Attorney General Lockyer, American Red Cross Reach Agreement on Reforms of Charity's Solicitation, Executive Compensation Policies
Protections Against Excessive Pay, Donor Deception Have Potential National Application
(SAN DIEGO) – Attorney General Bill Lockyer today announced the American Red Cross (ARC) will maintain reforms of its executive compensation and disaster relief solicitation practices under an agreement with Lockyer’s office that specifically covers ARC’s California chapters but could well be applied nationwide.
“By protecting against excessive pay and strengthening fundraising disclosure, this agreement will benefit the Red Cross, its donors and disaster victims in desperate need of aid,” said Lockyer. “The Red Cross deserves credit for working with my office to address its problematic compensation and solicitation practices. Hopefully, the reforms in this agreement will provide an operational template for Red Cross chapters across the country. I’m encouraged the organization already has taken steps toward that objective.”
The contractual agreement resolves Lockyer’s investigation of the ARC’s San Diego and Imperial Counties Chapter (SDIC), launched in 2002 by the Attorney General’s charitable trusts section. The probe focused on possible violations of state laws governing nonprofit corporations. Specifically, the investigation examined allegations of improper handling of relief funds raised for victims of the 2001 Alpine-Viejas Fire, excessive executive compensation and deceptive solicitation practices by both the ARC and SDIC.
Based on the investigation, Lockyer’s office concluded: The ARC and SDIC failed to properly restrict certain donations made to aid victims of the Alpine-Viejas fire; the ARC’s Donor DIRECT fundraising program misled contributors by not informing them that, if they wanted their money earmarked for victims of a particular disaster, they had to specifically declare that intent; the ARC’s policies and procedures governing executive compensation were wholly inadequate and provided virtually no national oversight of local chapters; and Dodie Rotherman, former CEO of the SDIC, was substantially overpaid during fiscal years 1997-2001.
After Lockyer’s office presented the findings of its investigation to ARC and SDIC officials, the ARC agreed to distribute roughly $55,000 to Alpine-Viejas fire victims. Additionally, the ARC took steps to improve its executive compensation practices and adopted new language for its Donor DIRECT program that strengthens disclosure to prospective contributors. Those reforms are memorialized in the agreement with Lockyer’s office. The agreement will be enforced as a contract, with violations subject to lawsuits for damages caused by the breach.
The compensation reforms significantly bolster oversight by the national ARC of executives’ initial pay, merit salary adjustments and bonuses. The ARC has implemented the new procedures nationwide.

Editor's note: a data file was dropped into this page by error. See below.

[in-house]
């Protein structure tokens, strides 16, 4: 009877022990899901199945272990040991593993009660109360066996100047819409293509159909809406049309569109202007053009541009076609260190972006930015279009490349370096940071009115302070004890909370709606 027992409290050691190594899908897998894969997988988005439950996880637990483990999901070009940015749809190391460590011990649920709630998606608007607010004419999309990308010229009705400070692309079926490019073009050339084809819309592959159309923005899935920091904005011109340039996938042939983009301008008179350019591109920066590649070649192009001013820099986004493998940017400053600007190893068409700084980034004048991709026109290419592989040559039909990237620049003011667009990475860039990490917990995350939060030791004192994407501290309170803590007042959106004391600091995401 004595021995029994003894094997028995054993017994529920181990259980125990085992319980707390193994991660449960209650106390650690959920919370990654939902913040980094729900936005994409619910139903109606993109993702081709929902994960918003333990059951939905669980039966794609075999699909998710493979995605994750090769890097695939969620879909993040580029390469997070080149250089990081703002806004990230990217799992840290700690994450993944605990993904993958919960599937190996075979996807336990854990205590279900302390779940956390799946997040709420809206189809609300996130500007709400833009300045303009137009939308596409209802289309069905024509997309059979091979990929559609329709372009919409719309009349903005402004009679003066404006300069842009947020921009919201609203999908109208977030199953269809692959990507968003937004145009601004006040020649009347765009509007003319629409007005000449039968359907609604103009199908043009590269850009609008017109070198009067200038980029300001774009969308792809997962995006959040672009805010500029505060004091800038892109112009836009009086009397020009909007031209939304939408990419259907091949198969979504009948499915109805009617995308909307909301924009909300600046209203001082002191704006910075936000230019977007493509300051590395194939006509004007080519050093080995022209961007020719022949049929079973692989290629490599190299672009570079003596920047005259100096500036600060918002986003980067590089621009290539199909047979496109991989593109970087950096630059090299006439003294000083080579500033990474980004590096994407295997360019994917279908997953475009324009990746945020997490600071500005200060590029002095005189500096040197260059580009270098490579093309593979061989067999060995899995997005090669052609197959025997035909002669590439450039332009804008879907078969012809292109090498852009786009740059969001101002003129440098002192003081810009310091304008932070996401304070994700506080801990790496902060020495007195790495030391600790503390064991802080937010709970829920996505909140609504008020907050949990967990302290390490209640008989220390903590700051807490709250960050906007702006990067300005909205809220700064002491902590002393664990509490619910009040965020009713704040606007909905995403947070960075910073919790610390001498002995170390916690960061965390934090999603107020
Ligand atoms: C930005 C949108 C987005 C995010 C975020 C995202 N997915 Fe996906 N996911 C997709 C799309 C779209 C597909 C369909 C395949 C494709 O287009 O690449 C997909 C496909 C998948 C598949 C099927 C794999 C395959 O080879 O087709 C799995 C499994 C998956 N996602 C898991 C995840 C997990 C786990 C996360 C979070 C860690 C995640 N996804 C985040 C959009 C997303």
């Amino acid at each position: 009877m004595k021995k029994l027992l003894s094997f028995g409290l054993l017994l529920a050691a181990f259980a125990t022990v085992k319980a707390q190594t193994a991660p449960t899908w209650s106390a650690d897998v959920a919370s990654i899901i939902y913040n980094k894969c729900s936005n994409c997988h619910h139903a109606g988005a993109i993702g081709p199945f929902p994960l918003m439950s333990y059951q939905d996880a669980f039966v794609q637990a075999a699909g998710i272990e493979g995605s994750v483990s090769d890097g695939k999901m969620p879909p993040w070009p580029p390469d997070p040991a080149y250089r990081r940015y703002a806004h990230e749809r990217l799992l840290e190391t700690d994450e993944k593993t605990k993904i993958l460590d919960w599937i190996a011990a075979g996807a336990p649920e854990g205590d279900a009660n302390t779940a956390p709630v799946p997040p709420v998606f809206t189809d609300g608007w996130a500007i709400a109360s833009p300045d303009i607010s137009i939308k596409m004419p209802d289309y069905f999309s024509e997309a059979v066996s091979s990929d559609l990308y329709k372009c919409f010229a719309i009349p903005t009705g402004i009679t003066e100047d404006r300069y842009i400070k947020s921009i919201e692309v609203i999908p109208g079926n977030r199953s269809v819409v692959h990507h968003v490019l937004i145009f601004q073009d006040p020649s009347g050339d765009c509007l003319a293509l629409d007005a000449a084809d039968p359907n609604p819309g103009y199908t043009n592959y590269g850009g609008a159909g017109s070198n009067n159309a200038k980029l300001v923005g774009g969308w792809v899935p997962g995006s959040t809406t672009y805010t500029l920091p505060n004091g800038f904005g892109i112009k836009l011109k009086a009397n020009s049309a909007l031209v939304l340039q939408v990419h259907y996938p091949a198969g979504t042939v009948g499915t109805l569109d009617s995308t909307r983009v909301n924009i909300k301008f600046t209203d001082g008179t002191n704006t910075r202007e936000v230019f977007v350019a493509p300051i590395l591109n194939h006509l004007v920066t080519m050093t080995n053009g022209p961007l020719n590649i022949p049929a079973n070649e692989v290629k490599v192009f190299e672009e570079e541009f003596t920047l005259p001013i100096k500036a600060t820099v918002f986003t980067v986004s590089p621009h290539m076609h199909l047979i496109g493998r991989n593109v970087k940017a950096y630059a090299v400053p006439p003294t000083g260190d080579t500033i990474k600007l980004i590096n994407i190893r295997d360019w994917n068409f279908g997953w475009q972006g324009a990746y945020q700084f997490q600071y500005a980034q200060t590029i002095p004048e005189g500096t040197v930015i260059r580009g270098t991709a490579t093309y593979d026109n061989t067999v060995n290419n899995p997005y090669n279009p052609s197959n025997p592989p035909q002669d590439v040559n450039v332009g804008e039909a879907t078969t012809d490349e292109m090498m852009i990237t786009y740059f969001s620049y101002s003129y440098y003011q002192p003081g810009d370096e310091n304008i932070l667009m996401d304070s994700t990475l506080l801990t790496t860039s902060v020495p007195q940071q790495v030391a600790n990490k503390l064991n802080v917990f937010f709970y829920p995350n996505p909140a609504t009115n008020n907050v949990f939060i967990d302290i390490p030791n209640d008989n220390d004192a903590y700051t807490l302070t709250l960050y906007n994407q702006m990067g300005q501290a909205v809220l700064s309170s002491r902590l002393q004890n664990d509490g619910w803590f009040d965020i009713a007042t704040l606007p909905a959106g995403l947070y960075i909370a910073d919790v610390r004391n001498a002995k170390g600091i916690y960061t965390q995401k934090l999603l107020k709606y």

Regarding initial hiring, the national ARC’s Human Resources Department now conducts a compensation analysis of each chapter’s executive positions – based on market-driven data for nonprofits – and provides a base salary range to the chapter. Based on the analyses provided by the national organization, “Service Area Executives (SAE),” who have responsibility for a number of local chapters, approve compensation packages before they are offered to prospective hires. If local chapters want to exceed the parameters set by the national ARC by more than 25 percent, they must obtain approval from the national ARC’s senior vice president for service areas.
The compensation reforms also strip local chapters of their ability to approve salary adjustments and bonuses. Instead, raises and bonuses must be approved by the SAEs, again based on guidance provided by the national ARC. The guidance includes recommendations for annual salary budgets, a template for chapter executive incentive plans, and measurable, objective criteria for determining whether raises or bonuses are merited.
Under the agreement with Lockyer’s office, Donor DIRECT solicitations for the ARC’s national disaster relief fund, conducted in California through print media, direct mail or email, will include the following statement: “The American Red Cross honors donor intent. If you wish to designate your donation to a specific disaster please do so at the time of your donation.” If the solicitations are conducted in California on radio or television, the solicitation must refer prospective donors either to the ARC’s web site or its toll-free phone lines, which must provide the new disclosure statement.
The Donor DIRECT reforms address widespread concern that the ARC’s solicitations misled donors into thinking their contributions would be used to aid victims of a particular disaster. The new solicitation language will educate donors that they need to state their intent if they want their contribution used for a specific disaster.
The solicitation reforms in the agreement apply only to campaigns conducted in California. However, Lockyer’s office believes practical concerns will convince the ARC to adopt the stronger disclosure nationwide.
The agreement requires ARC to pay $135,000 to the Attorney General’s Office to help cover its investigation costs.